I have a previously scheduled appointment with my primary care doc in two weeks. I’ll find out if the lung nodules that appeared in my ER X-ray have resolved. I’ll tell her that the physical therapist who specializes in vertigo has told me he has no new ideas to resolve my persistent vertigo. I’ll tell her that when my brain is working so hard to figure out where I am in space, it can’t seem to do anything else I want it to do. And I’ll tell her that I don’t want to be chronically ill. What ideas will she have for me? Anything useful, or just a shrug?

Flu Shots, the Senate, and Sikhs

Flu Shots

We got flu shots, yes we did. And what a chore it was. I could have signed up for them at the end of October at our retirement home, but I still trapped in a lengthy siege of vertigo. I just didn’t want to risk another reaction to another shot. But once I started feeling better, I discovered that it’s no easy trick to get flu shots this year.

Our medical center that is across the street is not offering them. I suspect the reason is the labor shortage. They usually bring in people just to give shots to everyone who shows up for an appointment. Others can just drop in and get a shot. This year, they refer everyone to “their local drugstore.”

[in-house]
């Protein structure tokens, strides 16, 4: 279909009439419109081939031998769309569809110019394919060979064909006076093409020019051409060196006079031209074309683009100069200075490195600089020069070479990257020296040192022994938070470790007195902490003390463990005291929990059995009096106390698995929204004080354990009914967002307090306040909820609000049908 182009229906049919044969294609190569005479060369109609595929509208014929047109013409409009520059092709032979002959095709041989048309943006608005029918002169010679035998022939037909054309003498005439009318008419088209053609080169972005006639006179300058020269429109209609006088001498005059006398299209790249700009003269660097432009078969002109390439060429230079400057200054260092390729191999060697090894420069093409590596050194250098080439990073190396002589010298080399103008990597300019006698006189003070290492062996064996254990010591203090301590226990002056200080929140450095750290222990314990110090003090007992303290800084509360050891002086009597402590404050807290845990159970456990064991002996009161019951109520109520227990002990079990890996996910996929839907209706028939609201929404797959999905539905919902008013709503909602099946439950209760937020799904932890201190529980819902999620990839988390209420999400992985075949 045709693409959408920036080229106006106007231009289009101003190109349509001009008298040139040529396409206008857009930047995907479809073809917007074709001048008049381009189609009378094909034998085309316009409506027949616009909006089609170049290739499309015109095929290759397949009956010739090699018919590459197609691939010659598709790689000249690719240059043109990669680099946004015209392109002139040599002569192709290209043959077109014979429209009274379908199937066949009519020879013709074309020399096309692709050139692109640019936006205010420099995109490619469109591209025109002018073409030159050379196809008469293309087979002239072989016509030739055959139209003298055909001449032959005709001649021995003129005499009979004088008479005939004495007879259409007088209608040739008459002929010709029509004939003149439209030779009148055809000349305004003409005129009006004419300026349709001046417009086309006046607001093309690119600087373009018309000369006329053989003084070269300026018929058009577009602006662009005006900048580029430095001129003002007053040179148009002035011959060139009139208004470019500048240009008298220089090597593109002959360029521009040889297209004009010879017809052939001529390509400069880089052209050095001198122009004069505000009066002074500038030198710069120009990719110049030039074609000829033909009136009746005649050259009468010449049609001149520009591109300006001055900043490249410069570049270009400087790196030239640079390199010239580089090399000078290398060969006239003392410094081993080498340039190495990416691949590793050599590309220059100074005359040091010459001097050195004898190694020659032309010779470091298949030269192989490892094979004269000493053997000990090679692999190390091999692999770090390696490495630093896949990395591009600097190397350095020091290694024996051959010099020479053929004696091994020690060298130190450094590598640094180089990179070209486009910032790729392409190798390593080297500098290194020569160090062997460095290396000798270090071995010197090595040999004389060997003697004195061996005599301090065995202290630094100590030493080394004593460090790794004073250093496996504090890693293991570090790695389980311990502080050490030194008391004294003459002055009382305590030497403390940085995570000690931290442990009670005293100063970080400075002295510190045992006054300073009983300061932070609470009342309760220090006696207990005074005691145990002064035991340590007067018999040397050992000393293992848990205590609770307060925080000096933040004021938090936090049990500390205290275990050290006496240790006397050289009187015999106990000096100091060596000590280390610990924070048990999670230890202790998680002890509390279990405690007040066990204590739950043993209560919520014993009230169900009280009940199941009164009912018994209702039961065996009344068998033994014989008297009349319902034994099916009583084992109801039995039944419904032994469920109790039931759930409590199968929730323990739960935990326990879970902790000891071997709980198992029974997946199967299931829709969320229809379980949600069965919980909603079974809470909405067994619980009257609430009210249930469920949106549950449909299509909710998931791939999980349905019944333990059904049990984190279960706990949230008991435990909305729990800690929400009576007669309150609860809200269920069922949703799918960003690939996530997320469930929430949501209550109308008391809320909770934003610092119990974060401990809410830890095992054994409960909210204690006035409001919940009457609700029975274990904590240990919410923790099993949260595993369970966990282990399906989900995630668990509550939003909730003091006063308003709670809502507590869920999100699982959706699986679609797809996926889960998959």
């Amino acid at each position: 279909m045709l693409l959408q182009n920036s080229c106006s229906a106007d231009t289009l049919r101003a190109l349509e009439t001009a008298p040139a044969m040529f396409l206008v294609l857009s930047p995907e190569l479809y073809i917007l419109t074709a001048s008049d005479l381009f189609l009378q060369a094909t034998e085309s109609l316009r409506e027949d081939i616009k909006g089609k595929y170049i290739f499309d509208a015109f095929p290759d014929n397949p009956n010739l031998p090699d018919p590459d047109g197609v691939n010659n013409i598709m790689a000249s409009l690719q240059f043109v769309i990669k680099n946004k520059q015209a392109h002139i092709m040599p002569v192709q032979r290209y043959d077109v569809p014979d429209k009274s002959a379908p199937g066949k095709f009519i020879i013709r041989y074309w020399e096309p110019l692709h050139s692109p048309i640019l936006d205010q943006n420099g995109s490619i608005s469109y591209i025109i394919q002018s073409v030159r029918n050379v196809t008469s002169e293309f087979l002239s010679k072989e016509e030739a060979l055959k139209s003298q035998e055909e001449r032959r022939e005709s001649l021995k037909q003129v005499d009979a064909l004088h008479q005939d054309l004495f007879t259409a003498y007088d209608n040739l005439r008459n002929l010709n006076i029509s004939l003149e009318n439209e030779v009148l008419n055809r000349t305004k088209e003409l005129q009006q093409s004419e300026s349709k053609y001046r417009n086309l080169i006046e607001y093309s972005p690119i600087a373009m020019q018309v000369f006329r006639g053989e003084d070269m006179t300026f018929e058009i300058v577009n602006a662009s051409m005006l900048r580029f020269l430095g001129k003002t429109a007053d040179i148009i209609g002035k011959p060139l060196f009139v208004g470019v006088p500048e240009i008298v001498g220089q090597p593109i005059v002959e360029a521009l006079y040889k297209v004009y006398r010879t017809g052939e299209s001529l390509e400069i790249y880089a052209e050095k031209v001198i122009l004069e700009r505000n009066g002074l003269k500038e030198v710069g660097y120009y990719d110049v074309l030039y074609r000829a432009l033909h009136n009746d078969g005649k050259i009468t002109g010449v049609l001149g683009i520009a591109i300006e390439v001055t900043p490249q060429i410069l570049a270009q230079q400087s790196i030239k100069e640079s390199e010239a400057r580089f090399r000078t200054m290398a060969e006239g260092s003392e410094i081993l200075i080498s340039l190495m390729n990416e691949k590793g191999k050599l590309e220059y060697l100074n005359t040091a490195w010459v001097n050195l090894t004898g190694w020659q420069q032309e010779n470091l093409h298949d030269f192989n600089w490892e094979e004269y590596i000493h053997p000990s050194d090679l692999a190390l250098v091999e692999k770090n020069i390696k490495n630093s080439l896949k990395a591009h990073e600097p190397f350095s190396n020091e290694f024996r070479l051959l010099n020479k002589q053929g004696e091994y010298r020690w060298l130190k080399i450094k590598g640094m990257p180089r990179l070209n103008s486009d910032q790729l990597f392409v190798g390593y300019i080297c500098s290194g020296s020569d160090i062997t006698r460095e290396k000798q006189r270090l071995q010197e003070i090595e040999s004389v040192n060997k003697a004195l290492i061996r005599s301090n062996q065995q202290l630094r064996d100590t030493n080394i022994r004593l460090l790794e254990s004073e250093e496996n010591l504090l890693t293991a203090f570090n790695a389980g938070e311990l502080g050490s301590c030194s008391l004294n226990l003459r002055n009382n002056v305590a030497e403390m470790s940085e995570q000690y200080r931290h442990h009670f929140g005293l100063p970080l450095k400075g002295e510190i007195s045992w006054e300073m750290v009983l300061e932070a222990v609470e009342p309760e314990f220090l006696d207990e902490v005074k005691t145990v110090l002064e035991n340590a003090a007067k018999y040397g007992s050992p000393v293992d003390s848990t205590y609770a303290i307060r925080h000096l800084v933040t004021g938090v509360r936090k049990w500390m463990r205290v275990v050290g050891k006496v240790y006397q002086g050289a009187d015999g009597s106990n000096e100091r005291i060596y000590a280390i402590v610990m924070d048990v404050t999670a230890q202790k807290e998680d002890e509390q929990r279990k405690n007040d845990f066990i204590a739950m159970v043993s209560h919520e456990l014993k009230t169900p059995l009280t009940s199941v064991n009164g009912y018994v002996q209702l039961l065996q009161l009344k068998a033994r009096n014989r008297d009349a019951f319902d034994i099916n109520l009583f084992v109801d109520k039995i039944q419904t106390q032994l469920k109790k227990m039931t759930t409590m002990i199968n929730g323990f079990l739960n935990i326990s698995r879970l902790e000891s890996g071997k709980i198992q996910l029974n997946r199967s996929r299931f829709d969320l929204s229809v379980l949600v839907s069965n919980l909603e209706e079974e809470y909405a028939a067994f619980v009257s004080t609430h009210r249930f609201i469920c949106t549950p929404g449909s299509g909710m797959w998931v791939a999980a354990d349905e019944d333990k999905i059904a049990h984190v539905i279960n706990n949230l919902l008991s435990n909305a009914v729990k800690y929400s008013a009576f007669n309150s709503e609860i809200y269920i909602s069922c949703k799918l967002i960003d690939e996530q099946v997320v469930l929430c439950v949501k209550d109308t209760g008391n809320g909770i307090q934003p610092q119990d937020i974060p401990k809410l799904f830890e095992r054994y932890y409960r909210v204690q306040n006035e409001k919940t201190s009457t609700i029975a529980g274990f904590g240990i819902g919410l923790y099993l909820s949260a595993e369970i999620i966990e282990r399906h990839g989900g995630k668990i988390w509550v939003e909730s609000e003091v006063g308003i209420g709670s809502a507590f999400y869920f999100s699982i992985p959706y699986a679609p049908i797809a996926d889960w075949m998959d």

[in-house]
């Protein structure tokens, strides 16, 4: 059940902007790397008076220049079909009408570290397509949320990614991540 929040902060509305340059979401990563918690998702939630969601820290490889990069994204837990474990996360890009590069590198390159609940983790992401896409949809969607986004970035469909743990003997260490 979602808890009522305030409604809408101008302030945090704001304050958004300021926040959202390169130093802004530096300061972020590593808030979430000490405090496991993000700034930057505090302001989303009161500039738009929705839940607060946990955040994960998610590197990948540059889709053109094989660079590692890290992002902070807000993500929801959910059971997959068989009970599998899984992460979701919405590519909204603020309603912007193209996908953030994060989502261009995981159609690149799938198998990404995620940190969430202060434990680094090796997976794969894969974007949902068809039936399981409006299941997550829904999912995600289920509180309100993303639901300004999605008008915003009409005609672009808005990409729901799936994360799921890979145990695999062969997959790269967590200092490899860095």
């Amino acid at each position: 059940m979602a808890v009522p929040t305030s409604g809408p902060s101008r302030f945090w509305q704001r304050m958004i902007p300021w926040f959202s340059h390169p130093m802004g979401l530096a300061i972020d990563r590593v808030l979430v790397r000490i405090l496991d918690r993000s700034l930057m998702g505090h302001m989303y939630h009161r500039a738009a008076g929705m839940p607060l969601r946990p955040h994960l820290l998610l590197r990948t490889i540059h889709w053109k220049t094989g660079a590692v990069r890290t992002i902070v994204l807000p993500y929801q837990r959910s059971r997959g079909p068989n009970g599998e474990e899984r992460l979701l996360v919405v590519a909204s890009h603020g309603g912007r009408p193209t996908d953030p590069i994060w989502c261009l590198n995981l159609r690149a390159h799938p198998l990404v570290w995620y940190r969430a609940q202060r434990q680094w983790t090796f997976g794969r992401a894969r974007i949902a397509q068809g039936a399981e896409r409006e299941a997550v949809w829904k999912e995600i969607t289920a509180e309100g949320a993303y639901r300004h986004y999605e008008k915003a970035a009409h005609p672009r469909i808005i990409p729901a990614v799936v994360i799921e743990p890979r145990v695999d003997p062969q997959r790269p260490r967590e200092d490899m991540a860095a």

I started calling our local drug store before we went to Canada for a short trip. I never got to speak to an actual human, nor did I get to a phone tree to choose “how to schedule a flu shot.” Last Monday, we were at a different pharmacy, so I walked up to the counter and asked about flu shots. Not on weekdays, the man said; I’m the only one working. 

Then we hit the jackpot. We’d gone to COSTCO for some things, and hubby saw a sign that said “Flu Shots Today!” Great. We went to the pharmacy, filled out some forms, and were told to come back at 2:00. We did some shopping and returned at 2:00. We were directed to some chairs. We sat. We waited. Others showed up. They sat. They waited. A person in a pharmacy uniform came and asked our names. She left. We waited. She returned, and asked about our insurance cards; she photocopied them; she left. We waited. At some point, she emerged from a different door and called someone’s name. Progress!